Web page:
Local mayors visit Merrickville-Wolford asking for hospital funding


The mayors of Smiths Falls and Perth paid a visit to Merrickville-Wolford council last Monday to request funding for the Perth and Smiths Falls District Hospital. The two campuses of the Hospital serve 60,000 people in Smiths Falls, Perth and surrounding areas. With a budget of $62.5 million, they employ 535 staff and have a volunteer base of 300. Ninety-two per cent of hospital staff live in the counties of Lanark or Leeds-Grenville.

Although the hospital does receive some funding from the province, this does not cover the cost of essential equipment needed to provide a high level of care and to maintain its exemplary standing. Having the most up to date equipment also helps in the attraction and retention of high-quality physicians to the hospital. “All the things that touch you are not covered by the province,” says Mayor of Perth, John Fenik. “It is critical to have the most up-to-date systems to attract doctors.”

Equipment costs are typically covered by hospital-based income (parking etc.) and fundraising by the hopital auxiliary. Unfortunately, even with the projected funding from those two sources sitting at $1.5 million, it still leaves a shortfall of $1.6 million that the hospital needs to keep up to date with things like Electronic Hospital Records, MRI, and ongoing annual capital equipment.

To help close the gap, the hospital is looking for funding from the municipalities that it serves. Mayor John Fenik and Mayor Shawn Pankow have been traveling around to the various municipalities, asking them to include funding for the hospital in their 2019 budget deliberations. Based on the formula they used, which takes into consideration the population of the municipality and how many residents use the hospital per year, they have asked Merrickville-Wolford to set aside $36,733 for the hospital in next year’s budget. This equates to about $11.98 per person, or 0.86 per cent of the tax rate. “Healthcare is the most important thing that we can deliver to our constituents,” Mayor Pankow said at the meeting.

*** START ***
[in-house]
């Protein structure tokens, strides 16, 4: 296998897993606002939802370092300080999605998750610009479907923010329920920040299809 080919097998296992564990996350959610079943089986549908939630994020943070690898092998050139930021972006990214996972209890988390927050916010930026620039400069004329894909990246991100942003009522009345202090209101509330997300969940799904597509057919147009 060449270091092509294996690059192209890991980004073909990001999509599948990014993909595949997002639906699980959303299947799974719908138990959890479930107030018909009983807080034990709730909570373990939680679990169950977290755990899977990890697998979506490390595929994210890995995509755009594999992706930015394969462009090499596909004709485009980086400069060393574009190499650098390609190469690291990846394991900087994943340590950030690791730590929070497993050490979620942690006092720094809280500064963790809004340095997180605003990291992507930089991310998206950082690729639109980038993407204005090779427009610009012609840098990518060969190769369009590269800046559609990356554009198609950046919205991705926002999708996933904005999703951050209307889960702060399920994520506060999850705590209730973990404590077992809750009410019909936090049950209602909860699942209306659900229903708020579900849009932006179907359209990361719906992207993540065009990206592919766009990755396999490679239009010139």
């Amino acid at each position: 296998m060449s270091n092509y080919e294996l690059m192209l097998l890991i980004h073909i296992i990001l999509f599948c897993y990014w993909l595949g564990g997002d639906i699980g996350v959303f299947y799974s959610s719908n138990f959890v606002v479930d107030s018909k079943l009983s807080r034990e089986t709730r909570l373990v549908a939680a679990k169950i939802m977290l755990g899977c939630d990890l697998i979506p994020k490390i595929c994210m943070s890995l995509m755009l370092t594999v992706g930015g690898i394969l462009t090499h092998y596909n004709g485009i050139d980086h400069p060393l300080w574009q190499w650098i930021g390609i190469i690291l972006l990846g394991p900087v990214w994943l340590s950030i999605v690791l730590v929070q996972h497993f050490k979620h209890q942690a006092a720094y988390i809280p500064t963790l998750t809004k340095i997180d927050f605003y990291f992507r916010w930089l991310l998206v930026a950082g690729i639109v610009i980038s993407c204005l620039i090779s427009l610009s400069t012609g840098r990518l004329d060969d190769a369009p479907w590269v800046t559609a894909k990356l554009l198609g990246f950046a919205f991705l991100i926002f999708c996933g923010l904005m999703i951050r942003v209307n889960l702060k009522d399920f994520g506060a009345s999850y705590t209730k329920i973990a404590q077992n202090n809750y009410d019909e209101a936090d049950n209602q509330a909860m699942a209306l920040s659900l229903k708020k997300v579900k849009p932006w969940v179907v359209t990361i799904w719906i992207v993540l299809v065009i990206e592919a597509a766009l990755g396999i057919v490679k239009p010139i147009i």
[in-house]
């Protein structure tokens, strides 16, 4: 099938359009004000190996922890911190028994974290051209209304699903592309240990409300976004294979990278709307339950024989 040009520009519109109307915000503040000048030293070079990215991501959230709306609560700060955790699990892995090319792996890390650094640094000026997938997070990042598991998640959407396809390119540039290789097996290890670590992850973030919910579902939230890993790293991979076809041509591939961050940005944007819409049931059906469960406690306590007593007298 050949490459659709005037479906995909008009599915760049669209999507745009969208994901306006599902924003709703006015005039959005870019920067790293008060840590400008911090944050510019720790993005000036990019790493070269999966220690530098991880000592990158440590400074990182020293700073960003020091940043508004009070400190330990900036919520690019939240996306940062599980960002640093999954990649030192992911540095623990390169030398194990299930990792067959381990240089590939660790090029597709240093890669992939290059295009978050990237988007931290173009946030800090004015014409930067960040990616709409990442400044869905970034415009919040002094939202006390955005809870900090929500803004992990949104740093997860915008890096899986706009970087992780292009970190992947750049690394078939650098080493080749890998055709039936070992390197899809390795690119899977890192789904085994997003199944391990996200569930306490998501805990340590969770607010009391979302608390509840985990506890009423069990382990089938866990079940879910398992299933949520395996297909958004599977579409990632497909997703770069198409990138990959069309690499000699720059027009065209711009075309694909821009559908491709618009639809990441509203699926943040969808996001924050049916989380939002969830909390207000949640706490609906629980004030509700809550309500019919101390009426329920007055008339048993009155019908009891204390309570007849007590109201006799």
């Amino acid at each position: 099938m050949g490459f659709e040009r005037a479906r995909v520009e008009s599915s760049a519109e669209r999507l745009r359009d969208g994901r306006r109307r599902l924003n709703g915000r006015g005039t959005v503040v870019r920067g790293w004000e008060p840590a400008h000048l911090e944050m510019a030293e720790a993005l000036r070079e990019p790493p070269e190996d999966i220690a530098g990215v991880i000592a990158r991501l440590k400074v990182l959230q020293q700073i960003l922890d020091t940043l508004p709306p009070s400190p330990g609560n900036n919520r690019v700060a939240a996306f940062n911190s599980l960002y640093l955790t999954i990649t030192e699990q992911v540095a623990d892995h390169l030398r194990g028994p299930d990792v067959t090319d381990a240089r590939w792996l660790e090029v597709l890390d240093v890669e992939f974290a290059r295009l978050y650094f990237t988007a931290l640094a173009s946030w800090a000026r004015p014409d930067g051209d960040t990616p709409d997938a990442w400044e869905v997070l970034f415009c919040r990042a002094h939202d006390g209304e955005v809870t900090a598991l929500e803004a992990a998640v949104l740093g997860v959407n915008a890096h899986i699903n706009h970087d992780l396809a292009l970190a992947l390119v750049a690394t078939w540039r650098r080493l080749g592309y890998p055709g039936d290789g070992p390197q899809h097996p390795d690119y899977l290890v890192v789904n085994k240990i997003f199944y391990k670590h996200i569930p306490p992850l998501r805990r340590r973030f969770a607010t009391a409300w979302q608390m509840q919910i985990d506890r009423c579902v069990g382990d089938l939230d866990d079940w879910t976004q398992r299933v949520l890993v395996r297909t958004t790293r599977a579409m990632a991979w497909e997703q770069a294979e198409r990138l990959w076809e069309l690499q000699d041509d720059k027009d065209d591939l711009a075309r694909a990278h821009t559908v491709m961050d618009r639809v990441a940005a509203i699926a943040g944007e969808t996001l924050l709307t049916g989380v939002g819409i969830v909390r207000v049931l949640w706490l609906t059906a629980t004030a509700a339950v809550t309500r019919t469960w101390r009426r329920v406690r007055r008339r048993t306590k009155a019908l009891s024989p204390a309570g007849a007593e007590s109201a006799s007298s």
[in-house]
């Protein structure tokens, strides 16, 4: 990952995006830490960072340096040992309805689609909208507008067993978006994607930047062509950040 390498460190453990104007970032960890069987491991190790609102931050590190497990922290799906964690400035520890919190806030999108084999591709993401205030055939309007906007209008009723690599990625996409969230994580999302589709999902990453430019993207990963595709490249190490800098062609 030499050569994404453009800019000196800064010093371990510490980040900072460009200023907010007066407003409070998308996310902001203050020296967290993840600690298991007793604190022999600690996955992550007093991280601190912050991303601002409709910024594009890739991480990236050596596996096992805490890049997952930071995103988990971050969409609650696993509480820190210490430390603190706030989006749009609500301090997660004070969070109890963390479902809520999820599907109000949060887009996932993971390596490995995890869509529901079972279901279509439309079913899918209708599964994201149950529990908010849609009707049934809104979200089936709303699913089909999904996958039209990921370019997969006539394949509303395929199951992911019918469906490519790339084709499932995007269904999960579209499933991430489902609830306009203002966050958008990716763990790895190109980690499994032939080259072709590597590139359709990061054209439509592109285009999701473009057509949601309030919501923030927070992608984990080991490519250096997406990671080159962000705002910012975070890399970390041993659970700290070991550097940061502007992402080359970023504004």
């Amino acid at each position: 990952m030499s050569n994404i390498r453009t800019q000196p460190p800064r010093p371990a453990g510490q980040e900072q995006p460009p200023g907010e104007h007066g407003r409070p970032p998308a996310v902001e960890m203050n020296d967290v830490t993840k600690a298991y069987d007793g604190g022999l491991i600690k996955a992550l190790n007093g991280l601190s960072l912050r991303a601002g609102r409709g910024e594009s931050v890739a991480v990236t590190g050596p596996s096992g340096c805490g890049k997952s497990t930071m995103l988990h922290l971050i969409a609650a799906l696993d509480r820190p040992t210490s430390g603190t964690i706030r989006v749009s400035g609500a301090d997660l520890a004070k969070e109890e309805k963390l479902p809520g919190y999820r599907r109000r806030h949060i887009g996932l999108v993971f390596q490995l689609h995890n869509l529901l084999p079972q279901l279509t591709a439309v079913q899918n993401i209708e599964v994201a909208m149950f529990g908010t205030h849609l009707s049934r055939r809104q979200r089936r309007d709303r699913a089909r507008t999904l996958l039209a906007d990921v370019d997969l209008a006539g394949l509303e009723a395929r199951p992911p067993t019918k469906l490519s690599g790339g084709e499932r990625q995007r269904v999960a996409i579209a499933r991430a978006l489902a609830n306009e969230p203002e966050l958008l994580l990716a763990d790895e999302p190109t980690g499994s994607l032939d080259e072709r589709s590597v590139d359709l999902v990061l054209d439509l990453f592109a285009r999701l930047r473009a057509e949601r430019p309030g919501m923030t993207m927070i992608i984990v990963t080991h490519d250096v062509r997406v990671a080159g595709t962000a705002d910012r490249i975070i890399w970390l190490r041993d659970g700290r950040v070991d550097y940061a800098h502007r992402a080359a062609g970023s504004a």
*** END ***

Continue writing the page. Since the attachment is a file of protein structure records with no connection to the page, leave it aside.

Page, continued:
Council agreed to include the request in their 2019 budget deliberations; however Mayor David Nash said it may not be necessary, as there is a chance that the County will be providing funding for the hospital instead. “The County Council agreed that, rather than individual municipalities dealing with hospital funding requests, they would direct those requests to the County for consideration,” he says. “A resolution was passed setting aside 0.5 per cent of the levy for that purpose.”

According to David, the County has already approved funding for hospitals in Kemptville, Brockville and Kingston. Mayor Pankow and Mayor Fenik will be making a presentations to County Council later this month, and it is possible that the total amount of their request could be approved, over a period of time. “I cannot speak for the County Council as to what will be approved, but I will certainly support their request,” Mayor Nash said.


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